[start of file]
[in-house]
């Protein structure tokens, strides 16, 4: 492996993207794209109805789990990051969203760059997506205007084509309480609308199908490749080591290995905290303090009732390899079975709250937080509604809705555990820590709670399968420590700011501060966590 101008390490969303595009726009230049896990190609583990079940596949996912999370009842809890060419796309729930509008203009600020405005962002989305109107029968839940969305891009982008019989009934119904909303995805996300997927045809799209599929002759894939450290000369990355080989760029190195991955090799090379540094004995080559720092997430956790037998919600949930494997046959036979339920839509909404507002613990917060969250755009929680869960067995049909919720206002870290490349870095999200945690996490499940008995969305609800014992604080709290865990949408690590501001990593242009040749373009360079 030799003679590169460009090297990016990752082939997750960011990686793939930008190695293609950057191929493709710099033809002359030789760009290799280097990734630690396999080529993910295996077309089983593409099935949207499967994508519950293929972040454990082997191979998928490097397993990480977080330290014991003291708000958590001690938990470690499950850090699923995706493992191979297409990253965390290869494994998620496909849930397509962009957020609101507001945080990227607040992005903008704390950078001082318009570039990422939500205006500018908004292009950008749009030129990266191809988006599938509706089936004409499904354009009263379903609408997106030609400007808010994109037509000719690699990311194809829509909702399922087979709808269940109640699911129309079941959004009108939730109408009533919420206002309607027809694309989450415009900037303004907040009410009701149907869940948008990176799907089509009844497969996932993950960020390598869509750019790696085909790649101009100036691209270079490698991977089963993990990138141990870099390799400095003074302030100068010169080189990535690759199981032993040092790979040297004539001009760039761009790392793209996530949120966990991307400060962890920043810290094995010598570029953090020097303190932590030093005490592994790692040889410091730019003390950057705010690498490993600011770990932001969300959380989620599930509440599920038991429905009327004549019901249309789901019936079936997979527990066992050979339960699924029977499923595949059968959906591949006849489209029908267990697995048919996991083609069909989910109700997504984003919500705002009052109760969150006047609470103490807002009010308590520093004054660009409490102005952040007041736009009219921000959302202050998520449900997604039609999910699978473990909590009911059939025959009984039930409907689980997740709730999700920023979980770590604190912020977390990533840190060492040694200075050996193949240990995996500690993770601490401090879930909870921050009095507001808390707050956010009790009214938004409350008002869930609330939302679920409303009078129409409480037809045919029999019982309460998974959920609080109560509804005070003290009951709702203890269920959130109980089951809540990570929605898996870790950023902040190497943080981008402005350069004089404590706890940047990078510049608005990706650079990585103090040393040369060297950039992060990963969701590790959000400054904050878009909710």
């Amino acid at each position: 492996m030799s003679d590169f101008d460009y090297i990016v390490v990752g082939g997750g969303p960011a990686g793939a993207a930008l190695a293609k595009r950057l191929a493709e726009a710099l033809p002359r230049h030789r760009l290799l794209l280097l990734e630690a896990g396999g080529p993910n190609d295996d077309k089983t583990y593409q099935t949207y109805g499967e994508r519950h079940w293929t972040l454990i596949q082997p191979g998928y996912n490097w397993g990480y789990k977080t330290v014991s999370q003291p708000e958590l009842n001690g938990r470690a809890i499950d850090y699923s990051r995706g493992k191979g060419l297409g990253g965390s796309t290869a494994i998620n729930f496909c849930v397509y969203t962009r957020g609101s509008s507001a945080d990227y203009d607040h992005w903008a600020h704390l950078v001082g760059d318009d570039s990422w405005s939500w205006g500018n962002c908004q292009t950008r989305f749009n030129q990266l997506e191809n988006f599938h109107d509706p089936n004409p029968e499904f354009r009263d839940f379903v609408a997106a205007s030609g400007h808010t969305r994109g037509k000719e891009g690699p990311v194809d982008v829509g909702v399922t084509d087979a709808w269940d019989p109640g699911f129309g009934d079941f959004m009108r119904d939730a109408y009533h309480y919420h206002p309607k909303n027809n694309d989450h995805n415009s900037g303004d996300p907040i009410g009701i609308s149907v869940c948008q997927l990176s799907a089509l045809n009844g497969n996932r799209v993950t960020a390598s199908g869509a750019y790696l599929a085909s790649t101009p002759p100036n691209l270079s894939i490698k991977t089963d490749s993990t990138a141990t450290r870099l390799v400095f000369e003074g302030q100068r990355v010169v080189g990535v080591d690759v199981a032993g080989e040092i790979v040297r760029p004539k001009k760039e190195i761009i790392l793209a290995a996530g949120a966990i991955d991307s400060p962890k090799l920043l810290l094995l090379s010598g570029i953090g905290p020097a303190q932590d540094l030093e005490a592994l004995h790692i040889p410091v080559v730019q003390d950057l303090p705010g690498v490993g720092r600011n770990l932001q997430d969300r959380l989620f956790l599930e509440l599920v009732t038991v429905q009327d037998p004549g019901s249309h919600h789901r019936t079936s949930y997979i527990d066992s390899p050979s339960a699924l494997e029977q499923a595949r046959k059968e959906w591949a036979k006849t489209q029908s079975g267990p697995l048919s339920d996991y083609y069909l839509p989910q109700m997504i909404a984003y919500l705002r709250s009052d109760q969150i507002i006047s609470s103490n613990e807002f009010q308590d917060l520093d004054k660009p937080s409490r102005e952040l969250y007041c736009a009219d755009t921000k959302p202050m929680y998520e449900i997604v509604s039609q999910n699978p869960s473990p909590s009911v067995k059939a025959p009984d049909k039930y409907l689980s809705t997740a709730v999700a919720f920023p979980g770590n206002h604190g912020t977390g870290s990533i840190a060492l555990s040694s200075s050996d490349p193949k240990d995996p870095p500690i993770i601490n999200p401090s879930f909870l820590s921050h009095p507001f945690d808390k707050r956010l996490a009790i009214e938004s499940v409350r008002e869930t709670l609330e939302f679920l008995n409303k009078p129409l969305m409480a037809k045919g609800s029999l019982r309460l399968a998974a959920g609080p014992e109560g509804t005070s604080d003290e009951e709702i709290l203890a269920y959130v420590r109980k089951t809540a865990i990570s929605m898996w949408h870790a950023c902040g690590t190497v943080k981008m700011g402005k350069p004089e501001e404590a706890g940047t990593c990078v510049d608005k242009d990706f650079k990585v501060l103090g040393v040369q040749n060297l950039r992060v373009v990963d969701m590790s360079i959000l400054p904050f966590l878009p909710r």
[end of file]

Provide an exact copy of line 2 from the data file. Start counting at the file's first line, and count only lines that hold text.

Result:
């Protein structure tokens, strides 16, 4: 492996993207794209109805789990990051969203760059997506205007084509309480609308199908490749080591290995905290303090009732390899079975709250937080509604809705555990820590709670399968420590700011501060966590 101008390490969303595009726009230049896990190609583990079940596949996912999370009842809890060419796309729930509008203009600020405005962002989305109107029968839940969305891009982008019989009934119904909303995805996300997927045809799209599929002759894939450290000369990355080989760029190195991955090799090379540094004995080559720092997430956790037998919600949930494997046959036979339920839509909404507002613990917060969250755009929680869960067995049909919720206002870290490349870095999200945690996490499940008995969305609800014992604080709290865990949408690590501001990593242009040749373009360079 030799003679590169460009090297990016990752082939997750960011990686793939930008190695293609950057191929493709710099033809002359030789760009290799280097990734630690396999080529993910295996077309089983593409099935949207499967994508519950293929972040454990082997191979998928490097397993990480977080330290014991003291708000958590001690938990470690499950850090699923995706493992191979297409990253965390290869494994998620496909849930397509962009957020609101507001945080990227607040992005903008704390950078001082318009570039990422939500205006500018908004292009950008749009030129990266191809988006599938509706089936004409499904354009009263379903609408997106030609400007808010994109037509000719690699990311194809829509909702399922087979709808269940109640699911129309079941959004009108939730109408009533919420206002309607027809694309989450415009900037303004907040009410009701149907869940948008990176799907089509009844497969996932993950960020390598869509750019790696085909790649101009100036691209270079490698991977089963993990990138141990870099390799400095003074302030100068010169080189990535690759199981032993040092790979040297004539001009760039761009790392793209996530949120966990991307400060962890920043810290094995010598570029953090020097303190932590030093005490592994790692040889410091730019003390950057705010690498490993600011770990932001969300959380989620599930509440599920038991429905009327004549019901249309789901019936079936997979527990066992050979339960699924029977499923595949059968959906591949006849489209029908267990697995048919996991083609069909989910109700997504984003919500705002009052109760969150006047609470103490807002009010308590520093004054660009409490102005952040007041736009009219921000959302202050998520449900997604039609999910699978473990909590009911059939025959009984039930409907689980997740709730999700920023979980770590604190912020977390990533840190060492040694200075050996193949240990995996500690993770601490401090879930909870921050009095507001808390707050956010009790009214938004409350008002869930609330939302679920409303009078129409409480037809045919029999019982309460998974959920609080109560509804005070003290009951709702203890269920959130109980089951809540990570929605898996870790950023902040190497943080981008402005350069004089404590706890940047990078510049608005990706650079990585103090040393040369060297950039992060990963969701590790959000400054904050878009909710």